Sociologist, Health Scientist Examine Pandemic’s Impact on New Mothers
By Megan Jonas
When Associate Professor of Sociology Stacy George's second child was born in fall 2019, she was reminded how hard parenting an infant can be. Even for new mothers who can rely on help from family and friends, support groups and frequent doctor visits, George says, "there's still a sense of isolation when you have young children."
Several months later the COVID-19 pandemic began, and George witnessed and experienced the resulting restrictions on social opportunities and medical care. "COVID certainly exacerbated that sense of isolation for people in general," George says, "but how much more so for young parents?"
This academic year, George is investigating this question with Associate Professor of Health Sciences Robin Pickering, who teaches courses in community health and directs the women's & gender studies program. Supported by a Hugh Johnston Interdisciplinary Research Grant from Whitworth, the pair will survey first-time mothers whose children were born during the pandemic about the social support they received, and will analyze the results using their distinct academic expertise.
Pickering has long been interested in the role of social support in postpartum health. "From a community health perspective, we build health by building communities, and we have a breakdown in community right now," she says. "I'm interested in looking at how the presence or absence of social support during the pandemic has impacted mental and physical health outcomes."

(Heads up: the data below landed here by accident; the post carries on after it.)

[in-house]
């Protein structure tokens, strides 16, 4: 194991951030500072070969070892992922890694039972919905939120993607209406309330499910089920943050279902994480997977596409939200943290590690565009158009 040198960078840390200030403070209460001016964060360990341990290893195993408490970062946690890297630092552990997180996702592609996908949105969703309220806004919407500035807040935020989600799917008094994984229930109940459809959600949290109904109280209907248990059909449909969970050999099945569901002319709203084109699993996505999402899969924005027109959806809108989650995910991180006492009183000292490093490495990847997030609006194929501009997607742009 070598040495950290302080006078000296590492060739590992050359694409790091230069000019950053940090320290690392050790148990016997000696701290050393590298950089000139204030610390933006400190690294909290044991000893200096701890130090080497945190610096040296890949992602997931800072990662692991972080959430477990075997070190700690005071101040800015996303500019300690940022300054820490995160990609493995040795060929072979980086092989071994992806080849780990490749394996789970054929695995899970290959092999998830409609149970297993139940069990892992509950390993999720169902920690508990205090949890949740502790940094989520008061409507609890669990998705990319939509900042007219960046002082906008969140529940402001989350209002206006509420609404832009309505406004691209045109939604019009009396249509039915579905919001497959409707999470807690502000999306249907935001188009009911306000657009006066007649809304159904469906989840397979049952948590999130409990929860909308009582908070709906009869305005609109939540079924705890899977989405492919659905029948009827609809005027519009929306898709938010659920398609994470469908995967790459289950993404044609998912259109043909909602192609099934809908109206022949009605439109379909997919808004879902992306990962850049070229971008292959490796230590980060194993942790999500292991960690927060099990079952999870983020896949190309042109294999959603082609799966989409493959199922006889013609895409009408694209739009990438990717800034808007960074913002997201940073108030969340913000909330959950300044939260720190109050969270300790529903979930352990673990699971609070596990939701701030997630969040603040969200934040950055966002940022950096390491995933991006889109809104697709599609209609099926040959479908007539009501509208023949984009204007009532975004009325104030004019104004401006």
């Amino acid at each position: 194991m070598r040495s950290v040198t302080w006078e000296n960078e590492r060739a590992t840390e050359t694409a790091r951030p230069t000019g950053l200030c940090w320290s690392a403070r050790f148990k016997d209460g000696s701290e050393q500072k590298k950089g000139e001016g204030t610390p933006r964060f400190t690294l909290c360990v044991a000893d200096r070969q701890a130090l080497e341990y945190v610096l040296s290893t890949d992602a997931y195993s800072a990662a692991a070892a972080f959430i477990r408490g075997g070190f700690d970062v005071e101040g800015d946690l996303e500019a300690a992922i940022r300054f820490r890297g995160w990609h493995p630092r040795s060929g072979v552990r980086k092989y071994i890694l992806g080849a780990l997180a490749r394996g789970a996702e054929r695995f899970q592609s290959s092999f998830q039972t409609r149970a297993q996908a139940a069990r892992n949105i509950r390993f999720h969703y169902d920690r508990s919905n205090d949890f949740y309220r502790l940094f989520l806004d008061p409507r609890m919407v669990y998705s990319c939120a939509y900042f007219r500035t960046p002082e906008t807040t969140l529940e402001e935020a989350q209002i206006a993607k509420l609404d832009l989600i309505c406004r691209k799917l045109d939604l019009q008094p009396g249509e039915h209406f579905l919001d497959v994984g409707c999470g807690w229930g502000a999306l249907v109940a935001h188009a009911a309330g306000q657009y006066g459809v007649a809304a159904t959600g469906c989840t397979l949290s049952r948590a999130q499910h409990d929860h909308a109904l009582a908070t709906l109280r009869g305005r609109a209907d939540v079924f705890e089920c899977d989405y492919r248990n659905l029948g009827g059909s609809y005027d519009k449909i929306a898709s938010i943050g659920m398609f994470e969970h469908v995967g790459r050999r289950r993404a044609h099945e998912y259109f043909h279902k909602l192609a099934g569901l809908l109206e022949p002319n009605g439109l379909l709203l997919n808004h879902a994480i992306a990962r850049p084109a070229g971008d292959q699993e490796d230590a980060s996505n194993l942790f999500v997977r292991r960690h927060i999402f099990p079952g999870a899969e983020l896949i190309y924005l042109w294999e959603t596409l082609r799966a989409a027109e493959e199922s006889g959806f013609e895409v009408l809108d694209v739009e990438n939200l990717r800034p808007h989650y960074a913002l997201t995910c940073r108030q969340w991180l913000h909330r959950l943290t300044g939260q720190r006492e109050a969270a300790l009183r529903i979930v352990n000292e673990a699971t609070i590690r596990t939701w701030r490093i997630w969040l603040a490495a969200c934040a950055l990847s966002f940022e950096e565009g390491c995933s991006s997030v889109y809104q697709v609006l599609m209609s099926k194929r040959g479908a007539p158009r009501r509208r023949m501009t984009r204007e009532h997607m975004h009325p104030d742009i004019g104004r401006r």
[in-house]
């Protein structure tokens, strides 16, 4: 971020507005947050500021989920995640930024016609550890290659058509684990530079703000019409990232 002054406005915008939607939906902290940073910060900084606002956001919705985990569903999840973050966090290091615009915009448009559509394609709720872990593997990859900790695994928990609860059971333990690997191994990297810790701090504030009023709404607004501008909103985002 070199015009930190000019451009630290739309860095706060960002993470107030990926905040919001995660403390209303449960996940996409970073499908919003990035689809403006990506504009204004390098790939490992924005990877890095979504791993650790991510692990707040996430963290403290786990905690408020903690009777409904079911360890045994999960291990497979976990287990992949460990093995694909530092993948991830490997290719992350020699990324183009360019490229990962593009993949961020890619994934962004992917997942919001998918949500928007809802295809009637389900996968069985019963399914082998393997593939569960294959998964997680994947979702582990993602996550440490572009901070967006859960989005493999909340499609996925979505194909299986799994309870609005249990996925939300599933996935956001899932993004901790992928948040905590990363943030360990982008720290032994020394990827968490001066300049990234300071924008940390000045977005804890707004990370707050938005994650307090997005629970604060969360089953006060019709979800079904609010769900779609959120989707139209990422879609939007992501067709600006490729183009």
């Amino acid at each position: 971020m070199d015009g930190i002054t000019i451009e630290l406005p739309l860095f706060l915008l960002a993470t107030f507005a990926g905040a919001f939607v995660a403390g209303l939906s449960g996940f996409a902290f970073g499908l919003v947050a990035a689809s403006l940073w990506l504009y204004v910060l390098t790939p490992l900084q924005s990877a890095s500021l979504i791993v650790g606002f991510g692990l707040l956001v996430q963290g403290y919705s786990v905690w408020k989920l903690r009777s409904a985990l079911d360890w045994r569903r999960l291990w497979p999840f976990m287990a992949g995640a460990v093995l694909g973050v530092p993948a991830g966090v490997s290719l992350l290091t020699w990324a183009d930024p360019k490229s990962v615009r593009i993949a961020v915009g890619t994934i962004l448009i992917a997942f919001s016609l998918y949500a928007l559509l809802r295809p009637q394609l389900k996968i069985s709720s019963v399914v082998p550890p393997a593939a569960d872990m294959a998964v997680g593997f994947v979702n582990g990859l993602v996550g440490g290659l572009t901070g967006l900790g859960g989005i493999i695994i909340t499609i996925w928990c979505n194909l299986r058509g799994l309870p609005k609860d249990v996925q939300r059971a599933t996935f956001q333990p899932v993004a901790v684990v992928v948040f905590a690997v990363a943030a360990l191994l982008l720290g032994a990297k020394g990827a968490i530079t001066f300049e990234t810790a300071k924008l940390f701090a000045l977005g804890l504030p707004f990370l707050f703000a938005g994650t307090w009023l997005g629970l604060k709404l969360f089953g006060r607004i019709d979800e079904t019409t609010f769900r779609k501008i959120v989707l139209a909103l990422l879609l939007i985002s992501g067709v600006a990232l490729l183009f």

"...we build health by building communities, and we have a breakdown in community right now."
George will examine the data from her training as both a sociologist and marriage and family therapist. She believes the different theories and perspectives she and Pickering bring to the project will provide a more comprehensive assessment of what has been happening "interpersonally, in the family, and for women's and gender issues."
Pickering adds, "Our fields are both interested in building community and optimizing social groups and family connections, and there's much to be gained by having these conversations and looking at data using slightly different lenses." She believes their research will identify broad effects from the changes in family and social dynamics.
While many COVID-related studies have focused on families of school-age children, George says the population they are studying has been vastly under-researched. "I hope this will bring social awareness of the impact," she says. The pair also expect their research could inform policy decisions, health promotion programming and counseling approaches.
"This project has so much potential," George says. "Our questions are purposefully vague because we don't know what we're going to find. I am excited to discover what is worth investigating in more depth."